Sorting Multidimesional array(newbie)

Discussion in 'Python' started by Tartifola, Dec 11, 2006.

  1. Tartifola

    Tartifola Guest

    Hi,
    how can I sort an array like

    array([[5, 2],
    [1, 3]])

    along the first column to obtain

    array([[1, 3],
    [5, 2]])
    i.e. keeping track of the ordered couples?

    Thanks,
    A
    Tartifola, Dec 11, 2006
    #1
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  2. Tartifola

    Matimus Guest

    Tartifola wrote:
    > Hi,
    > how can I sort an array like
    >
    > array([[5, 2],
    > [1, 3]])
    >
    > along the first column to obtain
    >
    > array([[1, 3],
    > [5, 2]])
    > i.e. keeping track of the ordered couples?
    >
    > Thanks,
    > A


    use a sort key:

    >>>from operators import getitem
    >>>a = [[5,2],[1,3]]
    >>>a

    [[5, 2], [1, 3]]
    >>>a.sort(key=lambda x:getitem(x,0))
    >>>a

    [[1, 3], [5, 2]]
    Matimus, Dec 11, 2006
    #2
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  3. Tartifola

    Peter Otten Guest

    Matimus wrote:

    > Tartifola wrote:
    >> Hi,
    >> how can I sort an array like
    >>
    >> array([[5, 2],
    >> [1, 3]])
    >>
    >> along the first column to obtain
    >>
    >> array([[1, 3],
    >> [5, 2]])
    >> i.e. keeping track of the ordered couples?
    >>
    >> Thanks,
    >> A

    >
    > use a sort key:
    >
    >>>>from operators import getitem
    >>>>a = [[5,2],[1,3]]
    >>>>a

    > [[5, 2], [1, 3]]
    >>>>a.sort(key=lambda x:getitem(x,0))
    >>>>a

    > [[1, 3], [5, 2]]


    Is that a faked session?

    >>> from operators import getitem

    Traceback (most recent call last):
    File "<stdin>", line 1, in <module>
    ImportError: No module named operators

    >>> from operator import itemgetter
    >>> a = [[5, 2], [1, 3]]
    >>> a.sort(key=itemgetter(0))
    >>> a

    [[1, 3], [5, 2]]

    Peter
    Peter Otten, Dec 11, 2006
    #3
  4. Tartifola

    Brian Mills Guest

    There's another (IMHO more readable) way to do it if you can afford
    defining a short little "compare" function, and telling <list>.sort()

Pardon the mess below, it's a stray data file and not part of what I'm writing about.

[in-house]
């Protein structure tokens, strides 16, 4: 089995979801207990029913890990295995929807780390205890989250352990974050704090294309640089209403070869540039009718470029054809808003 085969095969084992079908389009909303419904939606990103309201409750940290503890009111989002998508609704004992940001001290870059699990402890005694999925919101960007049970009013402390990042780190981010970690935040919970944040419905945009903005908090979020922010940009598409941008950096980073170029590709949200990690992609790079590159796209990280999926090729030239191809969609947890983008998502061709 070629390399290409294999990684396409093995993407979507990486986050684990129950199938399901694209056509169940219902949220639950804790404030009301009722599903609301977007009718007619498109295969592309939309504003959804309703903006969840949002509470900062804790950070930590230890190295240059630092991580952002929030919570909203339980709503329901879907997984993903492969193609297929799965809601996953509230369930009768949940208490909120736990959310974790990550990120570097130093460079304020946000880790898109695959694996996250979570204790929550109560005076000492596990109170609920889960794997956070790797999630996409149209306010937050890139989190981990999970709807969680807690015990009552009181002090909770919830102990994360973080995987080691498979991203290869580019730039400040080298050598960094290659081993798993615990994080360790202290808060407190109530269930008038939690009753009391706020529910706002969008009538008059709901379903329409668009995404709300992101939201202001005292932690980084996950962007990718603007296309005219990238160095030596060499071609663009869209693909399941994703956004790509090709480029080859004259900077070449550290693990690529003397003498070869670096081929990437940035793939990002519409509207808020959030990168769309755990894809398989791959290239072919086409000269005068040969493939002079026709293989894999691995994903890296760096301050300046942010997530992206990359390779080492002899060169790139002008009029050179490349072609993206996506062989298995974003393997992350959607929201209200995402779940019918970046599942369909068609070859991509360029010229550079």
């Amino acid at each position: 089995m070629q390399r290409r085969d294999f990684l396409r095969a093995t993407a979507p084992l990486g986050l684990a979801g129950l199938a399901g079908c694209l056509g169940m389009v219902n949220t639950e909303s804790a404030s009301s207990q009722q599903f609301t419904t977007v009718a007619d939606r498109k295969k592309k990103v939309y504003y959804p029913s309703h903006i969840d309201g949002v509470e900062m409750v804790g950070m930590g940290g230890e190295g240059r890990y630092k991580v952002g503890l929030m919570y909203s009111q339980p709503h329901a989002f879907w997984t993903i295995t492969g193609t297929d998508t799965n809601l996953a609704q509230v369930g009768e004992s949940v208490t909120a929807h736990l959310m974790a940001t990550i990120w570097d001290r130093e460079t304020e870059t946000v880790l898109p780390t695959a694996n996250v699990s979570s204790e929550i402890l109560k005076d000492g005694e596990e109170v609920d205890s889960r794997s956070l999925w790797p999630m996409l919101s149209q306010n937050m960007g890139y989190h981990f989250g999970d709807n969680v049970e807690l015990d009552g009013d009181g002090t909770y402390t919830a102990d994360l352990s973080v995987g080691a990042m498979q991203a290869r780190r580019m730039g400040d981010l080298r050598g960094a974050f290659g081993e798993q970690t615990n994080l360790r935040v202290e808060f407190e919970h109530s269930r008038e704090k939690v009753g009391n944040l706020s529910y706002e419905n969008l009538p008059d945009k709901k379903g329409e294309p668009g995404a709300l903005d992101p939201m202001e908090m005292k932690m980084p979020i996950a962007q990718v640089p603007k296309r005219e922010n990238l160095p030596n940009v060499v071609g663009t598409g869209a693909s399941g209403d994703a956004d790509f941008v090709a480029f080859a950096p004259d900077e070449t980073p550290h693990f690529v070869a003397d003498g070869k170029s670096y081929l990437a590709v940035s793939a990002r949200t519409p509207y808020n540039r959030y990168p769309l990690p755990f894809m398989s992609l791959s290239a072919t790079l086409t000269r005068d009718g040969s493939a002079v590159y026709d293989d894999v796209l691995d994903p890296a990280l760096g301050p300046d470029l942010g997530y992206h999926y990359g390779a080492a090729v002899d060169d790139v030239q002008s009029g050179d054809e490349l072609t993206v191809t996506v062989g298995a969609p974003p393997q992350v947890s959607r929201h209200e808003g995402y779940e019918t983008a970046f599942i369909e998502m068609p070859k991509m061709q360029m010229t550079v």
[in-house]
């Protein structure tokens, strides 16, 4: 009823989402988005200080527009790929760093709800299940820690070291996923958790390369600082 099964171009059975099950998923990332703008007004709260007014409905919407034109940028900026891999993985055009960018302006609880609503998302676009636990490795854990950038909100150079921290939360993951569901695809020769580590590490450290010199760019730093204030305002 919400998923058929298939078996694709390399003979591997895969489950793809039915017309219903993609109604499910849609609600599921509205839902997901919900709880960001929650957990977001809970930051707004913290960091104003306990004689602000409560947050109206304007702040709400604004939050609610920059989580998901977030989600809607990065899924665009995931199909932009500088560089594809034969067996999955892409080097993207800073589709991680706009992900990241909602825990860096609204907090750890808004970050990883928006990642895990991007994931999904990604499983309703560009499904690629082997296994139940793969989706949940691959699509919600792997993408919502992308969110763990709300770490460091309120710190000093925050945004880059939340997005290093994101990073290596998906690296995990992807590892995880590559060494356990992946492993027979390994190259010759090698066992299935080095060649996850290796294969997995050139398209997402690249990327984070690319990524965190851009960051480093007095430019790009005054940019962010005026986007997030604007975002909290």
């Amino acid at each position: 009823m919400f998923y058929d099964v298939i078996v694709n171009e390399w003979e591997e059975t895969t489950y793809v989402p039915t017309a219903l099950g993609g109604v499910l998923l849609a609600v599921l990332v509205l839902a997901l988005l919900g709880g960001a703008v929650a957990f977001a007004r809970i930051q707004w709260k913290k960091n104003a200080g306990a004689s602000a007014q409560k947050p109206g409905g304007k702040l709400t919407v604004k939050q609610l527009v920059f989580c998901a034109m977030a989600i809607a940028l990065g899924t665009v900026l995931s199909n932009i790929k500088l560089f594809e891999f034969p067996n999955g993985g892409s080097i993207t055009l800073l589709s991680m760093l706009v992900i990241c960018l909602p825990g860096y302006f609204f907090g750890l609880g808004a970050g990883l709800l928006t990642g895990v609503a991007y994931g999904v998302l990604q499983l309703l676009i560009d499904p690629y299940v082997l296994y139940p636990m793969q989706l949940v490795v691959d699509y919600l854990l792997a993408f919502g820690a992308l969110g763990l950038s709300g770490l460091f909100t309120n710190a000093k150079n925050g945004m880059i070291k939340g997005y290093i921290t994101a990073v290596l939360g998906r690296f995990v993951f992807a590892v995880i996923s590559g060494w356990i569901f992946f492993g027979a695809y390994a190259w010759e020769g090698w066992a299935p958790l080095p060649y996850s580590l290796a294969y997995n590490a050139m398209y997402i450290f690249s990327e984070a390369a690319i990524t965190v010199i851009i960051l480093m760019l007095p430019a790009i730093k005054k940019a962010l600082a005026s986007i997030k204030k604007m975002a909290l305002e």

to use that instead of its default:

    >>> def myListCmp(lst1, lst2):

    .... if lst1[0] < lst2[0]: return -1
    .... if lst2[0] > lst2[0]: return 1
    .... return 0
    ....
    >>> a = [[5, 2], [1, 3]]
    >>> a

    [[5, 2], [1, 3]]
    >>> a.sort(cmp=myListCmp)
    >>> a

    [[1, 3], [5, 2]]
    >>>


    On Dec 11, 11:11 am, Peter Otten <> wrote:
    > Matimus wrote:
    > > Tartifola wrote:
    > >> Hi,
    > >> how can I sort an array like

    >
    > >> array([[5, 2],
    > >> [1, 3]])

    >
    > >> along the first column to obtain

    >
    > >> array([[1, 3],
    > >> [5, 2]])
    > >> i.e. keeping track of the ordered couples?

    >
    > >> Thanks,
    > >> A

    >
    > > use a sort key:

    >
    > >>>>from operators import getitem
    > >>>>a = [[5,2],[1,3]]
    > >>>>a

    > > [[5, 2], [1, 3]]
    > >>>>a.sort(key=lambda x:getitem(x,0))
    > >>>>a

    > > [[1, 3], [5, 2]]Is that a faked session?

    >
    > >>> from operators import getitemTraceback (most recent call last):

    > File "<stdin>", line 1, in <module>
    > ImportError: No module named operators
    >
    > >>> from operator import itemgetter
    > >>> a = [[5, 2], [1, 3]]
    > >>> a.sort(key=itemgetter(0))
    > >>> a[[1, 3], [5, 2]]

    >
    > Peter
    Brian Mills, Dec 12, 2006
    #4
  5. Brian Mills wrote:

    > There's another (IMHO more readable) way to do it if you can afford
    > defining a short little "compare" function, and telling <list>.sort()
    > to use that instead of its default: